Discover the glories of opera with La Traviata in Southampton

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One of the great classics of the opera world might just be your perfect introduction to opera when Welsh National Opera bring Verdi’s La Traviata to Southampton’s Mayflower Theatre (Friday to Saturday, November 24-25).

As Alexander Joel, who will conduct the night, says, why more people don't come to opera is the $1m question. As he says, La Traviata would certainly be your perfect starting point if you are not already an opera aficionado – a heart-wrenching tale of thwarted love, scandal and self-sacrifice.

“It has got fantastic music obviously and there are some really familiar melodies in there but it has also got a fantastic story. It is one of the most loved operas in the world. It's part of the ABC of operas and it is so easily accessible. It really is, especially for people who don't go to the opera already.” And an added bonus for those who are tempted is the fact, as Alexander points out, La Traviata featured in the Julia Roberts and Richard Gere film Pretty Woman: “Anything helps!”

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In the opera, always the belle of the ball, Violetta, the most elegant courtesan in all of Paris, has her choice of wealthy admirers falling at her feet. She lives for the glamorous lifestyle of high society, but when she finds herself deeply in love with the penniless aristocratic poet Alfredo, she is willing to give everything up for him. Can she be accepted just as a woman who has fallen in love or is she to remain a ‘fallen woman’ whose love has no future? Based on Alexandre Dumas fils’s novel, La Dame aux Camélias, Verdi’s opera features some of opera’s most evocative arias and melodies including the Brindisi (the drinking song) and the poignant finale, Addio del passato.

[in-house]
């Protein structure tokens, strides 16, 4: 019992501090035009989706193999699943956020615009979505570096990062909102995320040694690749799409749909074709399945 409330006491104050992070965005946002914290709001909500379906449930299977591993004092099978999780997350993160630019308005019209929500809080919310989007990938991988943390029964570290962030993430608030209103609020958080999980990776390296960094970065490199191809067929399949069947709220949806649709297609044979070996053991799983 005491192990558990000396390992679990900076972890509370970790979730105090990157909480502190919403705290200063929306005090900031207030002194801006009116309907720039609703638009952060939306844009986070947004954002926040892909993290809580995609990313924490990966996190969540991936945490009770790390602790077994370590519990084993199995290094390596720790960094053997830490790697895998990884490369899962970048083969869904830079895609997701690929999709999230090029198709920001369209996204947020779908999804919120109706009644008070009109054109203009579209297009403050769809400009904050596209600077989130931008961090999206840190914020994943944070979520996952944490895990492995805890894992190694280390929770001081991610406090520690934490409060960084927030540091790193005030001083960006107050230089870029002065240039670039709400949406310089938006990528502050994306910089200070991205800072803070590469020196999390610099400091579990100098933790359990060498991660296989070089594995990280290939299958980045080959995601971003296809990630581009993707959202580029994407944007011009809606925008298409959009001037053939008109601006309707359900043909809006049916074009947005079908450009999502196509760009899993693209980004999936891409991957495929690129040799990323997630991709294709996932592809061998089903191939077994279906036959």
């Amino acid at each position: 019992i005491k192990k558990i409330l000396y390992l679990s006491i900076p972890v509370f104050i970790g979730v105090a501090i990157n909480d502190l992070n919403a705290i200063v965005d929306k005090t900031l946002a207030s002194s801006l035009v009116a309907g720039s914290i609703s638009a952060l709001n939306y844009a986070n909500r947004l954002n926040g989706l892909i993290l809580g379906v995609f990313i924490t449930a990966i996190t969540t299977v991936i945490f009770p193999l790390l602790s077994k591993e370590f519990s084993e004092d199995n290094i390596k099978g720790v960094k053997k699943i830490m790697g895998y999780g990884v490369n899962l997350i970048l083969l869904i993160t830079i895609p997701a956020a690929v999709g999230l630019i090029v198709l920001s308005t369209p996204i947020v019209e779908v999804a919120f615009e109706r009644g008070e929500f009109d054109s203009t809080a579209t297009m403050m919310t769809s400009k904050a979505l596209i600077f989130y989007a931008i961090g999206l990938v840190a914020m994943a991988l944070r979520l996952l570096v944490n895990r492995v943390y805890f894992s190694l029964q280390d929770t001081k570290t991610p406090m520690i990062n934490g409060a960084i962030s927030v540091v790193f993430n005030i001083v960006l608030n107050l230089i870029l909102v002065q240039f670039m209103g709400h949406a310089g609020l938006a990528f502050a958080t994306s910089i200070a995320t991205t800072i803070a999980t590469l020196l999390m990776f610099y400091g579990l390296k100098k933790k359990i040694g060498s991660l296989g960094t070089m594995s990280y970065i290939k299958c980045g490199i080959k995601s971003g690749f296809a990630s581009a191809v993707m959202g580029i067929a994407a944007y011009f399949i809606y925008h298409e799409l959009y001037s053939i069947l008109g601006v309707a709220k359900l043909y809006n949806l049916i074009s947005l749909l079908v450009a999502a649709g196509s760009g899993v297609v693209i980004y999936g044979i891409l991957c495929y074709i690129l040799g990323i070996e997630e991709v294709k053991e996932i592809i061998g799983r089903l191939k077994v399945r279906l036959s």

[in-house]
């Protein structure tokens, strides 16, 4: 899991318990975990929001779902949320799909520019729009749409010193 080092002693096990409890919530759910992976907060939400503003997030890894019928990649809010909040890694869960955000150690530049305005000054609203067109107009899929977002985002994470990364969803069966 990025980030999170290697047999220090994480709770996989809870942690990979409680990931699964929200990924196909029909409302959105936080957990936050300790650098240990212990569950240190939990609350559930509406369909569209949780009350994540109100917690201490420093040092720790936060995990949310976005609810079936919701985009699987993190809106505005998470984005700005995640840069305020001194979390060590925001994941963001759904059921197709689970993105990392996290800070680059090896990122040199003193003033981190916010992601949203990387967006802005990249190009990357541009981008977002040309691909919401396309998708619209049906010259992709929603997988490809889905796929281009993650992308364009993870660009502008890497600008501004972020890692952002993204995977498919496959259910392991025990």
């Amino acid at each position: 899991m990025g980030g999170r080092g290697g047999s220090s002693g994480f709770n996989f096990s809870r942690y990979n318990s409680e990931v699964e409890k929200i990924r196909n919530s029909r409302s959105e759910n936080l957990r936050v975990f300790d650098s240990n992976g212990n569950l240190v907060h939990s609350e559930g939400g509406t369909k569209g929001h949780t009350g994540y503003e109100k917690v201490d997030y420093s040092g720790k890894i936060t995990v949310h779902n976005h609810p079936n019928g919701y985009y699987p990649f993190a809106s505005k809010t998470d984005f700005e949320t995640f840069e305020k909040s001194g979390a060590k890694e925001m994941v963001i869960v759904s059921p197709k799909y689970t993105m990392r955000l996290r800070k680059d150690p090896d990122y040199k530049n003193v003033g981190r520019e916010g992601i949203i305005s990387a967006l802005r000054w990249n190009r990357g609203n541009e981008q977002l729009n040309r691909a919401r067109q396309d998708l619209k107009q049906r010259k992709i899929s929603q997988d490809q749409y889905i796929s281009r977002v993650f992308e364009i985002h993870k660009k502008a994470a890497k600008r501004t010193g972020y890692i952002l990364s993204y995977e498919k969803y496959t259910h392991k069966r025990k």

La Traviata (contributed pic)La Traviata (contributed pic)
La Traviata (contributed pic)

“I think opera is slowly recovering after the pandemic but in times of high inflation with people able to afford less it certainly doesn't help. And in general I think the arts are struggling to get back. I was reading that especially in the German-speaking countries the lyric drama is struggling in particular. But I suppose the answer with opera has got to lie in education but the trouble is you don't get people going to the opera when they're young any more and so when you get just the older people going along then people start thinking that it is an elitist art form which it is not at all. Obviously you have to start with the right thing. You need to be starting with classic Italian opera and I think the fact is that if people do come along then they really enjoy it and they want to come back. So it's a question of accessibility and I think there has to be more emphasis on education just to make sure we get people in. But definitely everyone is trying everything they can. But it's different in different parts of the world. I work a lot in Vienna and music is very important in society there. If they wanted to defund an opera house or an orchestra there would be outrage and I think that's part of what makes it unique there.”

As for Alexander: “I first did La Traviata in 1998 and I've done it at least 130 times since but it is always a different experience because it's always in different places and different casts and in f ac t I'm doing it three ti mes in one year next year.”